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November 30, 2000

From Our Correspondent: Hirohito and the War
A conversation with biographer Herbert Bix

From Our Correspondent: A Rough Road Ahead
Bad news for the Philippines - and some others

From Our Correspondent: Making Enemies
Indonesia needs friends. So why is it picking fights?

Asiaweek Time Asia Now Asiaweek story

DECEMBER 3, 1999 VOL. 25 NO. 48

The Maverick vs. The Establishment
Page 4: Nothing Ventured, Nothing Gained

The older, wiser Jimmy Lai was much in evidence on Oct. 21, when he held a press conference to announce, at long last, his much-delayed stock exchange listing. Arriving right on schedule in a classy gray suit over his trademark suspenders, Lai took every question, answering with little emotion, apart from a quip or two. No off-color jokes, no insults aimed at Chinese leaders.

Lai is clearly relieved to put the listing behind him. His previous attempt ended in 1997 when Sun Hung Kai International pulled out of another deal to underwrite one. In the end, Lai bought Paramount Publishing Group, a public company that prints Apple Daily, injected a magazine and website valued at $43.5 million and issued new shares in return. When talks with Paramount grew serious earlier this year, the stock was trading at HK$0.15 a share. Lai paid a premium of HK$0.20 per share; the stock soared to HK$1.80 and has since settled back to about HK$1.10. "We didn't go public because we needed money," Lai says, but concedes: "It gives me the opportunity to do something big." Indeed, the listing opens up a line to funds for a maverick who might have a hard time finding partners because of his checkered past and his risky present.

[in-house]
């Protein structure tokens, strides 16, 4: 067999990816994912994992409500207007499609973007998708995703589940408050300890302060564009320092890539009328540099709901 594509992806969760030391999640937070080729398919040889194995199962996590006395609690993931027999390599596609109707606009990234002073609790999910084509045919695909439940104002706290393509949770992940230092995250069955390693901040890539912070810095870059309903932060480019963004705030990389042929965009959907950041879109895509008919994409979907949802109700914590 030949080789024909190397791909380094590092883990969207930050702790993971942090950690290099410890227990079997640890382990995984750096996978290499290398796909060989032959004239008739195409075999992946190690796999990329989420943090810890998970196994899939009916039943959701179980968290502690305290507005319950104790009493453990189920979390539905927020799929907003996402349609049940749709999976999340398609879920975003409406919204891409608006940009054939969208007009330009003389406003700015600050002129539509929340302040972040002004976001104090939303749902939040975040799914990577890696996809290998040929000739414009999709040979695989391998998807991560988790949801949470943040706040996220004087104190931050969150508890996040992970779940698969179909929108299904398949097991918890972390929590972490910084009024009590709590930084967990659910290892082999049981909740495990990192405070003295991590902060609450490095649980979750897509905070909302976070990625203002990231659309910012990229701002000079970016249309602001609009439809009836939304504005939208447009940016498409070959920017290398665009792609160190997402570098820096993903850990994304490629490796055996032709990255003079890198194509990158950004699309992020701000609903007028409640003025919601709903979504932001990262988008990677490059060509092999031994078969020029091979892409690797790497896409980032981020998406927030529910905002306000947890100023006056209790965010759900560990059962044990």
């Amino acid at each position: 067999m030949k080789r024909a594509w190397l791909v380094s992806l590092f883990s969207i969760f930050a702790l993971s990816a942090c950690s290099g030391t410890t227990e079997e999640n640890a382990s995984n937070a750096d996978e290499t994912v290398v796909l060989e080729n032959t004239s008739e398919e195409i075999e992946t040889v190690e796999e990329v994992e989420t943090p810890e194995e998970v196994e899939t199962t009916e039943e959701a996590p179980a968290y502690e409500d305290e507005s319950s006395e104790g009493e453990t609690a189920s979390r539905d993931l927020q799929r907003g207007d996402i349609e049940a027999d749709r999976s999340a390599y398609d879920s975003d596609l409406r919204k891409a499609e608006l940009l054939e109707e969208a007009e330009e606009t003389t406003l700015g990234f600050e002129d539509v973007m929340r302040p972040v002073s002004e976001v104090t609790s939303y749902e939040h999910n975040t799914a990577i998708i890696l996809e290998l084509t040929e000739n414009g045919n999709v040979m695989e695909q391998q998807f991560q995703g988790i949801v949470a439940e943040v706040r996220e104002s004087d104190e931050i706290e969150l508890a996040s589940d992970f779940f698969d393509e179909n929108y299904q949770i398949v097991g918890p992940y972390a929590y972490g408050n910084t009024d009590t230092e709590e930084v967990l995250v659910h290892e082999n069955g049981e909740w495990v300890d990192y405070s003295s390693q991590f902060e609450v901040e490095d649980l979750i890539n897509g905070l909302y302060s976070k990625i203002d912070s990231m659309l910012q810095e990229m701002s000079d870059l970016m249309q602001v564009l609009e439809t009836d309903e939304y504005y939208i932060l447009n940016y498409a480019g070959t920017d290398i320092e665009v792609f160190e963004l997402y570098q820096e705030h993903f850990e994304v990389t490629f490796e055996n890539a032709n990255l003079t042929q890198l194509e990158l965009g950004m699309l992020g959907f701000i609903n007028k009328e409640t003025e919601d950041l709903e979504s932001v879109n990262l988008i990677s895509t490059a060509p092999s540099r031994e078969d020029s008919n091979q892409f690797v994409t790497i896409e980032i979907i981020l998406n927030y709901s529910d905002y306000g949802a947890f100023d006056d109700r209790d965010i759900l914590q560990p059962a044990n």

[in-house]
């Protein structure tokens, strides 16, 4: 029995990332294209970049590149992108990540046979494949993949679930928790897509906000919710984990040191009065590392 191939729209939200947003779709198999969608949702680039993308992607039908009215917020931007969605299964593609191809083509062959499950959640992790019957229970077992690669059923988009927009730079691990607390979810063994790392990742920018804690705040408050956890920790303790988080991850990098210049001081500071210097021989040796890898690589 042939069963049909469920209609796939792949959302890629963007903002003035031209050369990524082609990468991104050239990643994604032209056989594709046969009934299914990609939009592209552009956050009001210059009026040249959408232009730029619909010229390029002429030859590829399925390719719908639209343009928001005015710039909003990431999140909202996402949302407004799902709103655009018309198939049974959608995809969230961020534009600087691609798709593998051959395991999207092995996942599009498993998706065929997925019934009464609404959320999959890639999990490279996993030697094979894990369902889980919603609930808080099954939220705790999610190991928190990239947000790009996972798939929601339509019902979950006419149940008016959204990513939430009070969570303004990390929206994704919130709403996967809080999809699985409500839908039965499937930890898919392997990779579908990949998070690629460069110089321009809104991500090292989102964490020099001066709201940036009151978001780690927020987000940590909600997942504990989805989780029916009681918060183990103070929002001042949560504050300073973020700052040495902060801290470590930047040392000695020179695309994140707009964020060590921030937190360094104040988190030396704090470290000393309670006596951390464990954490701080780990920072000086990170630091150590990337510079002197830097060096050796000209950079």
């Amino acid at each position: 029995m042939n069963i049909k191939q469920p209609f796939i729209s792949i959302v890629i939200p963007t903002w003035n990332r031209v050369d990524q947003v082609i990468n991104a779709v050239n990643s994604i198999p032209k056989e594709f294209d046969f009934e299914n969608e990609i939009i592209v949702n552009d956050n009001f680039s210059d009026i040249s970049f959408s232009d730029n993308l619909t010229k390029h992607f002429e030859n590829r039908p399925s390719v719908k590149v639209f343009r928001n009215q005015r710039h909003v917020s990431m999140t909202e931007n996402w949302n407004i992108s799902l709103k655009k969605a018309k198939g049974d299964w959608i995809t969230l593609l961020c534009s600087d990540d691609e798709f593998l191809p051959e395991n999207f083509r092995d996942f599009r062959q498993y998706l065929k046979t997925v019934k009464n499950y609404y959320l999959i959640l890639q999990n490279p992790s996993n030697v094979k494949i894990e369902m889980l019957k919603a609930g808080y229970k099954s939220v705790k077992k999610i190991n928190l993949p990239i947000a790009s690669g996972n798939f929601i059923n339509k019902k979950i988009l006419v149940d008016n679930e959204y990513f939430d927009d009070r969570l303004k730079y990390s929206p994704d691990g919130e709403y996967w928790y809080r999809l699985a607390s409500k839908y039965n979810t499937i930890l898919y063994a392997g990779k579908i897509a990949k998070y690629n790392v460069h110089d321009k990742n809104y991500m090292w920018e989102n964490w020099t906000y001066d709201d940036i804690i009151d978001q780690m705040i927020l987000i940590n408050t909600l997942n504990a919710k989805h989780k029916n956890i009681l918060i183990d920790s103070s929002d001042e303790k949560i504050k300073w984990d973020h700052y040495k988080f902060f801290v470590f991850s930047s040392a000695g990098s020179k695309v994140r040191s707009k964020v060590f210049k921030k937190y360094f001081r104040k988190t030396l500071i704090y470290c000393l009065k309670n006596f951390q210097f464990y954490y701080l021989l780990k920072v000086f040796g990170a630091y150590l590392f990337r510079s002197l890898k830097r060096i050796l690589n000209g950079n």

Hong Kong's Jimmy Lai takes on the Establishment

Will Hong Kong's tech-heavy stock market fly?

The new exchange in Japan has plenty of rivals

Singapore's fast-rising silicon-wafer maker

Thailand finally passes a new foreign-investment law

Asia's markets defy the usualy year-end dullness

South Korea's reform czar Lee Hun Jai looks back -- and ahead

Viewpoint: Where Are the Profits?
Coming to terms with the realities of China's market

Technology: Groceries to Go
Always ready to buck the system, Jimmy Lai is tackling a well-established Hong Kong cartel

Accusations fly in Hong Kong's media wars

Business: An All-New Dress For Success
Giordano is out to remake itself before big global retailers like the Gap arrive for a showdown

Lai calls adMart Hong Kong's first all-out foray into e-commerce. Critics have not been quite so complimentary. One dubbed the odd collection of foodstuffs and electronics, ordered over the Internet or by fax and delivered by van, a "Pricemart-pizza." Though the concept, the smart logo and the brightly colored vans got off to a quick start, the business was overwhelmed by the initial demand and the website crashed. Orders had to be taken by phone, and delivery delays ensued. It was an inauspicious start for an Internet play.